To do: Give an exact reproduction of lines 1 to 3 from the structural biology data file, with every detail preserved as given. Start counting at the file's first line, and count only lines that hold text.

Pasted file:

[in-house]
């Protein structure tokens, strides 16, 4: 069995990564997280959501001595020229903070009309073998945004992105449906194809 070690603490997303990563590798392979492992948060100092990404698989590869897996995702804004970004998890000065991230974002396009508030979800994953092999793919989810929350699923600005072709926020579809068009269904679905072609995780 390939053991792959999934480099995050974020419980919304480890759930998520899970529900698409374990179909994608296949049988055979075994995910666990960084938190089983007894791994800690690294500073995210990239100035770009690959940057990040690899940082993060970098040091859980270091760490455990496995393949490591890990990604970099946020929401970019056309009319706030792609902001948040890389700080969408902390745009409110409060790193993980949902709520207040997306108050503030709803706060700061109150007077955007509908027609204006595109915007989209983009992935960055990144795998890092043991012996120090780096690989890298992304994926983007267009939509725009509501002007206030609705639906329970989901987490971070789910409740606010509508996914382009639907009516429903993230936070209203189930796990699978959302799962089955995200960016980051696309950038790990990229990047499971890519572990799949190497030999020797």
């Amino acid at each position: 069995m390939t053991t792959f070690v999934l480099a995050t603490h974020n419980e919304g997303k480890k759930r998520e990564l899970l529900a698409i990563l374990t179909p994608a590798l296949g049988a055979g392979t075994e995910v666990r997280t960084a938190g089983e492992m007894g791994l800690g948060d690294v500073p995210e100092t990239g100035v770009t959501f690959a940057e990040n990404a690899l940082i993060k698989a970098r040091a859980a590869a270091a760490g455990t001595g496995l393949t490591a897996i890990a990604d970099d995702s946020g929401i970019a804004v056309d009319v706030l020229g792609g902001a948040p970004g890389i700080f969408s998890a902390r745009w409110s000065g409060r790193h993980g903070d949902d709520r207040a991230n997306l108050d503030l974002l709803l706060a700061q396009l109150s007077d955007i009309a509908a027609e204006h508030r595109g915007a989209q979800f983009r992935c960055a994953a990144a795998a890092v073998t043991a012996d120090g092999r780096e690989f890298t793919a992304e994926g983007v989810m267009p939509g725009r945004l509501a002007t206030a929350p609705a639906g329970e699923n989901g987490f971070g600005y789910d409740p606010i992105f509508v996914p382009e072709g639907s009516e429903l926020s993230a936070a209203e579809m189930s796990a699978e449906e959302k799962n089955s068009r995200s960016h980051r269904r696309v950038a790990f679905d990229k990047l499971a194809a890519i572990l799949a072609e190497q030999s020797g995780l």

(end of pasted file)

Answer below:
[in-house]
């Protein structure tokens, strides 16, 4: 069995990564997280959501001595020229903070009309073998945004992105449906194809 070690603490997303990563590798392979492992948060100092990404698989590869897996995702804004970004998890000065991230974002396009508030979800994953092999793919989810929350699923600005072709926020579809068009269904679905072609995780 390939053991792959999934480099995050974020419980919304480890759930998520899970529900698409374990179909994608296949049988055979075994995910666990960084938190089983007894791994800690690294500073995210990239100035770009690959940057990040690899940082993060970098040091859980270091760490455990496995393949490591890990990604970099946020929401970019056309009319706030792609902001948040890389700080969408902390745009409110409060790193993980949902709520207040997306108050503030709803706060700061109150007077955007509908027609204006595109915007989209983009992935960055990144795998890092043991012996120090780096690989890298992304994926983007267009939509725009509501002007206030609705639906329970989901987490971070789910409740606010509508996914382009639907009516429903993230936070209203189930796990699978959302799962089955995200960016980051696309950038790990990229990047499971890519572990799949190497030999020797």
């Amino acid at each position: 069995m390939t053991t792959f070690v999934l480099a995050t603490h974020n419980e919304g997303k480890k759930r998520e990564l899970l529900a698409i990563l374990t179909p994608a590798l296949g049988a055979g392979t075994e995910v666990r997280t960084a938190g089983e492992m007894g791994l800690g948060d690294v500073p995210e100092t990239g100035v770009t959501f690959a940057e990040n990404a690899l940082i993060k698989a970098r040091a859980a590869a270091a760490g455990t001595g496995l393949t490591a897996i890990a990604d970099d995702s946020g929401i970019a804004v056309d009319v706030l020229g792609g902001a948040p970004g890389i700080f969408s998890a902390r745009w409110s000065g409060r790193h993980g903070d949902d709520r207040a991230n997306l108050d503030l974002l709803l706060a700061q396009l109150s007077d955007i009309a509908a027609e204006h508030r595109g915007a989209q979800f983009r992935c960055a994953a990144a795998a890092v073998t043991a012996d120090g092999r780096e690989f890298t793919a992304e994926g983007v989810m267009p939509g725009r945004l509501a002007t206030a929350p609705a639906g329970e699923n989901g987490f971070g600005y789910d409740p606010i992105f509508v996914p382009e072709g639907s009516e429903l926020s993230a936070a209203e579809m189930s796990a699978e449906e959302k799962n089955s068009r995200s960016h980051r269904r696309v950038a790990f679905d990229k990047l499971a194809a890519i572990l799949a072609e190497q030999s020797g995780l």